Almost every FrOSch on the market has something to offer; almost every one has an “ideal” singer in a role. Arguably, the most thrilling are the 1955 pair led by Karl Böhm, but they have cuts; they also have, in exchange, the utterly radiant Leonie Rysanek as the Empress. Startling, she appears in the same conductor’s 1977 recording and comes close to offering the same glories. Both of Karajan’s 1964 live performances suffer from the conductor’s re-arrangement of scenes(!) and deep gashes. Keilberth’s 1963 live set is cut even deeper, and the great soprano Martha Mödl, singing the mezzo role of the Nurse, makes some of the worst sounds I’ve ever heard.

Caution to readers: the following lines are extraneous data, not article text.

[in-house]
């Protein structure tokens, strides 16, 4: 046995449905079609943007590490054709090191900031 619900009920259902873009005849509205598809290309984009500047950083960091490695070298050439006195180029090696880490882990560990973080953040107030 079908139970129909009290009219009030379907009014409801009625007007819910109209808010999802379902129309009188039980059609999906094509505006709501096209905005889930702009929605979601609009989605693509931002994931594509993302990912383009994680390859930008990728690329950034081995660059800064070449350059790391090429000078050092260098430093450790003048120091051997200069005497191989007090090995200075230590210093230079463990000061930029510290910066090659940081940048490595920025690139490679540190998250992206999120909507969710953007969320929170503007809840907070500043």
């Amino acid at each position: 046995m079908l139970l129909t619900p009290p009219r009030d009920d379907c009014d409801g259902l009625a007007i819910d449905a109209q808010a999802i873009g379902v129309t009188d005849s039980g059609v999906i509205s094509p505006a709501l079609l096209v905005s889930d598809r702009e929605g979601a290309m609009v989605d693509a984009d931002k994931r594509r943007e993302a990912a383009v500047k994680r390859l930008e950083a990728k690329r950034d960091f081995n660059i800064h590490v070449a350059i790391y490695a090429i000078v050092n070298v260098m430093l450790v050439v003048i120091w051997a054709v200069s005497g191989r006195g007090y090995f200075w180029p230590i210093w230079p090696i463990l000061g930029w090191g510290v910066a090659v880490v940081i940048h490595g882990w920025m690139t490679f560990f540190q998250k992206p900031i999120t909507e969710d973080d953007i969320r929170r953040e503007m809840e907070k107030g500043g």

The newer ones include Solti (obstinately motivated, except when slowed to an almost-halt, with Domingo’s “Latinate” Emperor scooping and moaning albeit in gorgeous tones), Sinopoli (who dares to cut the cello solo before the Emperor’s monologue), and Sawallisch (with a harridan-like Ute Vinzing as Mrs. Dyer).

Let’s face it–you need more than one recording of this great, complex, gorgeous work. This new one should be one of them.



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Recording Details:

Reference Recording: This one; Böhm, 1955 (Orfeo)

  • Nina Stemme, Camilla Nylund, Evelyn Herlitzius (soprano); Stephen Gould (tenor); Wolfgang Koch (baritone); others
  • Vienna State Opera Orchestra & Chorus, Christian Thielemann